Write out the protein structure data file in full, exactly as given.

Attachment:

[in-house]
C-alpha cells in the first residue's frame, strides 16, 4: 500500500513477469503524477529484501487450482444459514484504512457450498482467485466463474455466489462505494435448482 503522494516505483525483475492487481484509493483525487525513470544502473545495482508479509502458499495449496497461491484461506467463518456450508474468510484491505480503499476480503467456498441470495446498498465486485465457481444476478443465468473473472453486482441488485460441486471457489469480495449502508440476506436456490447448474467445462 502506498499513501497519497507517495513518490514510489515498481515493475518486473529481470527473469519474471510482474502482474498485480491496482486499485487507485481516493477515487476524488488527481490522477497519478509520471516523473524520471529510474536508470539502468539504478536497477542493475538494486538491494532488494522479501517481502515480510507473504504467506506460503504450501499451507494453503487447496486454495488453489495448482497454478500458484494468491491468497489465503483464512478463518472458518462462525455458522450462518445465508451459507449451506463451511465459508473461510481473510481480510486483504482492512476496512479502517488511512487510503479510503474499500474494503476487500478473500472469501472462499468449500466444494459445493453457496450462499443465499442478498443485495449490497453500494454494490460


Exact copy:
[in-house]
C-alpha cells in the first residue's frame, strides 16, 4: 500500500513477469503524477529484501487450482444459514484504512457450498482467485466463474455466489462505494435448482 503522494516505483525483475492487481484509493483525487525513470544502473545495482508479509502458499495449496497461491484461506467463518456450508474468510484491505480503499476480503467456498441470495446498498465486485465457481444476478443465468473473472453486482441488485460441486471457489469480495449502508440476506436456490447448474467445462 502506498499513501497519497507517495513518490514510489515498481515493475518486473529481470527473469519474471510482474502482474498485480491496482486499485487507485481516493477515487476524488488527481490522477497519478509520471516523473524520471529510474536508470539502468539504478536497477542493475538494486538491494532488494522479501517481502515480510507473504504467506506460503504450501499451507494453503487447496486454495488453489495448482497454478500458484494468491491468497489465503483464512478463518472458518462462525455458522450462518445465508451459507449451506463451511465459508473461510481473510481480510486483504482492512476496512479502517488511512487510503479510503474499500474494503476487500478473500472469501472462499468449500466444494459445493453457496450462499443465499442478498443485495449490497453500494454494490460